Doug Selwyn has been an educator for more than thirty years, the first half as a teacher in K–12 in the Seattle Public Schools and the second half in teacher education, first at Antioch University, Seattle and then for ten years as a professor of education at the State University of New York at Plattsburgh until his retirement in 2017. He received his doctorate from Seattle University in 1991 and was named Washington State social studies teacher of the year in 1990–91. He has published several books on education, most recently Following the Threads (Peter Lang, 2009).

He lives in Greenfield, Massachusetts, with his wife, writer Jan Maher.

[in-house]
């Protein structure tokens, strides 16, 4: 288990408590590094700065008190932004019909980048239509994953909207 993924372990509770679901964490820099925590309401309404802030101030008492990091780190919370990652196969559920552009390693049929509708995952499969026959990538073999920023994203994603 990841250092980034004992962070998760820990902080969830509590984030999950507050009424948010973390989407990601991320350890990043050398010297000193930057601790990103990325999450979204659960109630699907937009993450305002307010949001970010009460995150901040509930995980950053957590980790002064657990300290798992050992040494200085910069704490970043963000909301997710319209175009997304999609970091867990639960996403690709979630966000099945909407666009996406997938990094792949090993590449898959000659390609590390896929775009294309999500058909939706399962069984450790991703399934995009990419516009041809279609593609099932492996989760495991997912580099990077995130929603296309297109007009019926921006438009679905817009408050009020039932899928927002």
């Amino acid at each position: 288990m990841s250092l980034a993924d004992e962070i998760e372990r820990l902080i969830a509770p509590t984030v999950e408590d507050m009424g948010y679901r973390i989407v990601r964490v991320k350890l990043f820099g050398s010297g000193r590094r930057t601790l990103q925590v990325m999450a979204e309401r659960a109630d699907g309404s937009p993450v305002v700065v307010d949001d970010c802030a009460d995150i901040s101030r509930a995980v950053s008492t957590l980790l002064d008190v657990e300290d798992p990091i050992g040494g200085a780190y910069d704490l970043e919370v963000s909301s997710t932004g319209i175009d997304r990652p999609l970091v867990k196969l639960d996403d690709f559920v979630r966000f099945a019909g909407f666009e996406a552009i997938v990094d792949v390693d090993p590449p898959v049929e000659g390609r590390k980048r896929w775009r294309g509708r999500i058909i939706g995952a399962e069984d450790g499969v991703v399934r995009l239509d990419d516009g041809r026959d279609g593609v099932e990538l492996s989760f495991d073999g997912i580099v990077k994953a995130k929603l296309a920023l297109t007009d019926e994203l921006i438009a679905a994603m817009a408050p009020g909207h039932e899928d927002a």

Episode 30: Kevin Hawkins

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Kevin Hawkins has worked with adolescents and young people in various contexts for over 30 years - as teacher, school head, and social worker in the UK, Africa, and Europe. He is a Senior Trainer for the Mindfulness in Schools Project (UK) and has taught mindfulness to children, teenagers, teachers and parents since 2008. In 2012 he co-founded MindWell, which supports educational communities in developing wellbeing through mindfulness and social-emotional learning (SEL). he is a facilitator for the evidence-based CARE program (Cultivating Awareness and Resilience in Educators). Kevin is a regular speaker, writer and presenter on the topics of mindfulness, wellbeing and social-emotional learning in education. His book on mindfulness in education, Mindful Teacher, Mindful School, Improving Wellbeing in teaching and learning, was published by SAGE/Corwin in July 2017.